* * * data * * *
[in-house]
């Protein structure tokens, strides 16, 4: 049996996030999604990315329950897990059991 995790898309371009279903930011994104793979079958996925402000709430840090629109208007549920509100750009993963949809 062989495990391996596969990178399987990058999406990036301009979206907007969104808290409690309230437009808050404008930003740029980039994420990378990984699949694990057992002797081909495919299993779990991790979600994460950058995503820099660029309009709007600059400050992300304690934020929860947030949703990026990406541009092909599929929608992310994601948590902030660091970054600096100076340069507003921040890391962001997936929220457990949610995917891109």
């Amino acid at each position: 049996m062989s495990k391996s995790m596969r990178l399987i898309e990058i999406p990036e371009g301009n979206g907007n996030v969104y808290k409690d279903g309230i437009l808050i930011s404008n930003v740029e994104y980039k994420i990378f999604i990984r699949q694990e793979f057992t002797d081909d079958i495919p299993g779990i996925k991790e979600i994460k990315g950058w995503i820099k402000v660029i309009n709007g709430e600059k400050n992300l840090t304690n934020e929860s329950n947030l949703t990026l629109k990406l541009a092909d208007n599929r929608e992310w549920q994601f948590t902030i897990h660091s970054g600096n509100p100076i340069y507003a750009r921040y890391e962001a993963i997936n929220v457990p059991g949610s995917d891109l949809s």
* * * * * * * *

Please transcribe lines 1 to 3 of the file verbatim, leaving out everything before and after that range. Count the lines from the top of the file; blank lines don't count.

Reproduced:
[in-house]
């Protein structure tokens, strides 16, 4: 049996996030999604990315329950897990059991 995790898309371009279903930011994104793979079958996925402000709430840090629109208007549920509100750009993963949809 062989495990391996596969990178399987990058999406990036301009979206907007969104808290409690309230437009808050404008930003740029980039994420990378990984699949694990057992002797081909495919299993779990991790979600994460950058995503820099660029309009709007600059400050992300304690934020929860947030949703990026990406541009092909599929929608992310994601948590902030660091970054600096100076340069507003921040890391962001997936929220457990949610995917891109």
């Amino acid at each position: 049996m062989s495990k391996s995790m596969r990178l399987i898309e990058i999406p990036e371009g301009n979206g907007n996030v969104y808290k409690d279903g309230i437009l808050i930011s404008n930003v740029e994104y980039k994420i990378f999604i990984r699949q694990e793979f057992t002797d081909d079958i495919p299993g779990i996925k991790e979600i994460k990315g950058w995503i820099k402000v660029i309009n709007g709430e600059k400050n992300l840090t304690n934020e929860s329950n947030l949703t990026l629109k990406l541009a092909d208007n599929r929608e992310w549920q994601f948590t902030i897990h660091s970054g600096n509100p100076i340069y507003a750009r921040y890391e962001a993963i997936n929220v457990p059991g949610s995917d891109l949809s």